RFS executive committee


Frieda Venter attained her grade 12 in 1983 at Voortrekkerhoogte High School, Pretoria. After school she joined the Reserve Bank, later Bank of Namibia in Windhoek and obtained the LIB (SA) diploma in banking in 1990. In 1990 she entered the pensions industry as fund accountant and financial manager of United Pension Administrators as key member of the team that introduced fund administration in Namibia. Frieda is very active in the community as a member of InBalance that focuses on problems in the 5 areas of life in the community. On behalf of RFS Frieda has been coordinating our Oude Rust flower project. Frieda’s message to clients and prospective clients is that “we are trustworthy and reliable, always trying to be the best - we are always eager to learn from our mistakes”. Working for RFS she considers a privilege as RFS is one big happy family with its normal ups and downs that makes one feel “at home”.

RFS welcomes new staff

We extend a warm welcome to Elaine Blom who joined us at the beginning of May 2015 from Sanlam as a Fund Administrator. She grew-up in the Maltahöhe area on a farm and matriculated at Windhoek Technical School in 2008. She was the head girl in her matric year. She joined Sanlam in 2009 as a Risk Administrator and was promoted to Manager in that department in 2014. Elaine studied since 2010 on a part-time basis at the Polytechnic of Namibia and obtained a B.TECH Degree in 2014. She obtained distinctions in most of her subjects and was also top student in her first year. Elaine is assigned to the Benchmark team where she is responsible for Benchmark small groups and a few other Benchmark funds.

It is also our pleasure to announce that Lilia Cabatana has returned to the RFS fold after an absence of one-and-a-half years. For starters, Lilia has been assigned to our project team responsible for the conversion to our new administration platform on a full-time basis providing some relief to Günter and Kai who are running this project alongside their other management responsibilities. We extend a hearty welcome home to Lilia and look forward to having her play a key role in shaping the destiny of RFS until her retirement in the year 2036!


Bank BIC Namibia joins Benchmark

The Benchmark team extends a hearty welcome to Bank BIC Namibia as a new participating employer with effect from 1 November 2015, and to all its employees and looks forward to providing an exceptional experience in client service to this group. We are looking forward to you and us together moving from strength to strength in the years to come!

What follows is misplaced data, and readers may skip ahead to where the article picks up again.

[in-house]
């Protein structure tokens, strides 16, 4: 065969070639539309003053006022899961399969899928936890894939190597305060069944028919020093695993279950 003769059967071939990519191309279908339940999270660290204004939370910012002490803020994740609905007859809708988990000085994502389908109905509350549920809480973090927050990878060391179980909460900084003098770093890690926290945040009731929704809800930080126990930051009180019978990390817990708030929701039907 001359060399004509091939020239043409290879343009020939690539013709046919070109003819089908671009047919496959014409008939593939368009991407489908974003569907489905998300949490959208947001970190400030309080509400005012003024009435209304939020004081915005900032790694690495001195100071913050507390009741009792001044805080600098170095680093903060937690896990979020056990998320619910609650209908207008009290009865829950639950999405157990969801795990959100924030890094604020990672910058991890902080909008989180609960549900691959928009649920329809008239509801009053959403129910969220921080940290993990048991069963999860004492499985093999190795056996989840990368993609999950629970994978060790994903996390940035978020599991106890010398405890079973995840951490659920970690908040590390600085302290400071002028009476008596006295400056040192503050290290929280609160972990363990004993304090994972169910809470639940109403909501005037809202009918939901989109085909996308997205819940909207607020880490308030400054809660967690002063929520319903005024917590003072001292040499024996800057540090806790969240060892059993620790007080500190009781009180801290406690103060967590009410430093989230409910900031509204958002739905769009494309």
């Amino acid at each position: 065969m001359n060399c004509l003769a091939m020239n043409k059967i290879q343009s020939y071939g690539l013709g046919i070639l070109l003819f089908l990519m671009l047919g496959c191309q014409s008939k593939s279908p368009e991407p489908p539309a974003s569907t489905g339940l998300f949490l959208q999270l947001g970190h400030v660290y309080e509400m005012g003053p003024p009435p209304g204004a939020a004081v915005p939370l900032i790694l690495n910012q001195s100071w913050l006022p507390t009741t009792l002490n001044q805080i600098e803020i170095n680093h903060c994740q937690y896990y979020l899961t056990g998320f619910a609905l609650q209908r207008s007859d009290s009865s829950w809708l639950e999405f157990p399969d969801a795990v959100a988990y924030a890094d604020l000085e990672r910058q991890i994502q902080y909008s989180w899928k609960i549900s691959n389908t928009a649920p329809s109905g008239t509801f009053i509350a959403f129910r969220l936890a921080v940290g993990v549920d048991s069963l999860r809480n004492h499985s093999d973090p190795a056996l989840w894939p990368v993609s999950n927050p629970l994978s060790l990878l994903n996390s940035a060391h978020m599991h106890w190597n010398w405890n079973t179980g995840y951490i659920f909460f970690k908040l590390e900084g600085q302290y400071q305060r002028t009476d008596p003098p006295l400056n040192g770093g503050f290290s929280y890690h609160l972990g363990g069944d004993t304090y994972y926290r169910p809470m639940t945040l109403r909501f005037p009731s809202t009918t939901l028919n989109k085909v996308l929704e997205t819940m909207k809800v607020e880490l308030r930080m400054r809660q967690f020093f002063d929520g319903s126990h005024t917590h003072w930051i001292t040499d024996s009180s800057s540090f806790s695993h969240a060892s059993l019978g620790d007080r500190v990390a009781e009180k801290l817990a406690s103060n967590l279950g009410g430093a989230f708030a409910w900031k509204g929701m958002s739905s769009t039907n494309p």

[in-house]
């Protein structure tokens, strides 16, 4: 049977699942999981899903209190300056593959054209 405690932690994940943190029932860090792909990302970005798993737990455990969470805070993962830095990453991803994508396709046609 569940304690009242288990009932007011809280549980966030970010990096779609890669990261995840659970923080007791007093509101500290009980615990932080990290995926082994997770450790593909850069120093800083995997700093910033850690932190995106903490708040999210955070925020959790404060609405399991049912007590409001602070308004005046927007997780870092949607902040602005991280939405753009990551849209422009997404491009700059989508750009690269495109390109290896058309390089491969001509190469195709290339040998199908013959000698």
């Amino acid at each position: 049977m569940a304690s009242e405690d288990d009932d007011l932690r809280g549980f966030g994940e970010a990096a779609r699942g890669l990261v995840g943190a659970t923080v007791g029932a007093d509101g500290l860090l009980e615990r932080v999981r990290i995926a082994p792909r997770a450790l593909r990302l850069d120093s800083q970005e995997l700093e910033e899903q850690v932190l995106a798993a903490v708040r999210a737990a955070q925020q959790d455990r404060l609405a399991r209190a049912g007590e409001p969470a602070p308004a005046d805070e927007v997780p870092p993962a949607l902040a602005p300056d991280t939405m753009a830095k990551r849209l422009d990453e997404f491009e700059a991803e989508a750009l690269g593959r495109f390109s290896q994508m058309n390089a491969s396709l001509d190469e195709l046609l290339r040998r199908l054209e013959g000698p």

News from Namfisa

Industry discussions – standards and regulations

NAMFISA conducted public ‘hearings’ at Hotel Fürstenhof on the standards and regulations issued under the FIM Bill and comments received on these from stakeholders:

  • Chapter 2: Insurance – 16 November 08h0 to 16h30;
  • Chapter 5: Retirement Funds – 18 November 08h30 to 16h30; and
  • Chapter 1: Preliminary and Chapter 9: General – 20 November 0830 to 16h30.

NAMFISA’s approach to the face to face meetings would be to:

  • Present the industry comments
  • How NAMFISA has dealt with it:
    If in agreement with comment an indication would be given to that effect, if not in agreement NAMFISA will provide rationale for that and allow a brief discussion on the particular issue. Reach either consensus by way of discussion or clarify the policy stance.
  • The idea is to only discuss contentious issues as written representations have been received and considered already.  

Legal snippets

Employer cannot recover money without compensation order

This article reports on and interesting SA adjudicator ruling that should be taken note of by pension fund trustees and service providers. An employee complained to the Adjudicator that he had not received his withdrawal benefit. The fund administrator was instructed by the employer not to pay out the benefit on the grounds that the complainant was found guilty of theft in a criminal case and sentenced to a suspended 3 year prison term. However the employer failed to obtain a compensation order in the judgement.

The Adjudicator concluded that it is only when an employer who is in possession of a compensation order deemed to be a civil judgement that a fund may deduct a member’s benefit, and ruled that the benefit must be paid to the employee.

Read the full article by Noluthando Lamula itinews of 30 September 2015, here...


VAT on imported services
(A contribution by Chanelle van Wyk, Wealth Manager at RFS)

VAT on imported services is payable by a Namibian resident, when services are rendered by a non-resident of Namibia (within Namibia) to a resident of Namibia; to the extent that these services are used to make non-taxable supplies.

Therefore, imported services that are used to make taxable supplies do not trigger import VAT on services. If the imported services are used to make mixed supplies (exempt, zero-rated, non-supplies or taxable supplies), apportionment will need to be done.

Rate of import VAT on services:
15% (paid by the resident)

Return and payment to be submitted:
30 days after service is rendered.


Withholding tax
(A contribution by Chanelle van Wyk, Wealth Manager at RFS)